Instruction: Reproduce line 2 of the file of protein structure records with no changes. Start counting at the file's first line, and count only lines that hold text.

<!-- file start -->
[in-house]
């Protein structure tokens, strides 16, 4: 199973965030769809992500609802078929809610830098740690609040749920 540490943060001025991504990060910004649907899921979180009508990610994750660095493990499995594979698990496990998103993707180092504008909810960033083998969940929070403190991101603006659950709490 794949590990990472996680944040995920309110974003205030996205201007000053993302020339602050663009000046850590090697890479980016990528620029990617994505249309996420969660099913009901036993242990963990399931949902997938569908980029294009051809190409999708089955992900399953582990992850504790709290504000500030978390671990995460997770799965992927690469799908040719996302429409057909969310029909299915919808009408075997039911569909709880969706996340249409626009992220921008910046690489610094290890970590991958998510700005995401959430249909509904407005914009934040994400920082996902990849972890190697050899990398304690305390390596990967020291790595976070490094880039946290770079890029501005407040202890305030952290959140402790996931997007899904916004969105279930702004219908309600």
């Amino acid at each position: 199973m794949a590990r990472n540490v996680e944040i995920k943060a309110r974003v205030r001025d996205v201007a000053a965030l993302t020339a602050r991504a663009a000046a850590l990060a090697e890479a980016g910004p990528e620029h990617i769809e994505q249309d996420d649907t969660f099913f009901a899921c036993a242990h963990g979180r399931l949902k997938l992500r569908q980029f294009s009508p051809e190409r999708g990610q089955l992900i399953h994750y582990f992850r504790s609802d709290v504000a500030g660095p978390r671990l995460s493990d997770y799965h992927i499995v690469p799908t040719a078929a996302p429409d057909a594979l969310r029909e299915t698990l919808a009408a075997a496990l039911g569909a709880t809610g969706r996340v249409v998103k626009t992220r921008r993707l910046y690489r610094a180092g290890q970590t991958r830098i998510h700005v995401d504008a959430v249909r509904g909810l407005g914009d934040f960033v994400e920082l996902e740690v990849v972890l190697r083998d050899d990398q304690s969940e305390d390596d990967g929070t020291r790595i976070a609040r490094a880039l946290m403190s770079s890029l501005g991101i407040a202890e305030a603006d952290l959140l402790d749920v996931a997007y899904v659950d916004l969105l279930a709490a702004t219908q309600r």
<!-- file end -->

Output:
């Protein structure tokens, strides 16, 4: 199973965030769809992500609802078929809610830098740690609040749920 540490943060001025991504990060910004649907899921979180009508990610994750660095493990499995594979698990496990998103993707180092504008909810960033083998969940929070403190991101603006659950709490 794949590990990472996680944040995920309110974003205030996205201007000053993302020339602050663009000046850590090697890479980016990528620029990617994505249309996420969660099913009901036993242990963990399931949902997938569908980029294009051809190409999708089955992900399953582990992850504790709290504000500030978390671990995460997770799965992927690469799908040719996302429409057909969310029909299915919808009408075997039911569909709880969706996340249409626009992220921008910046690489610094290890970590991958998510700005995401959430249909509904407005914009934040994400920082996902990849972890190697050899990398304690305390390596990967020291790595976070490094880039946290770079890029501005407040202890305030952290959140402790996931997007899904916004969105279930702004219908309600």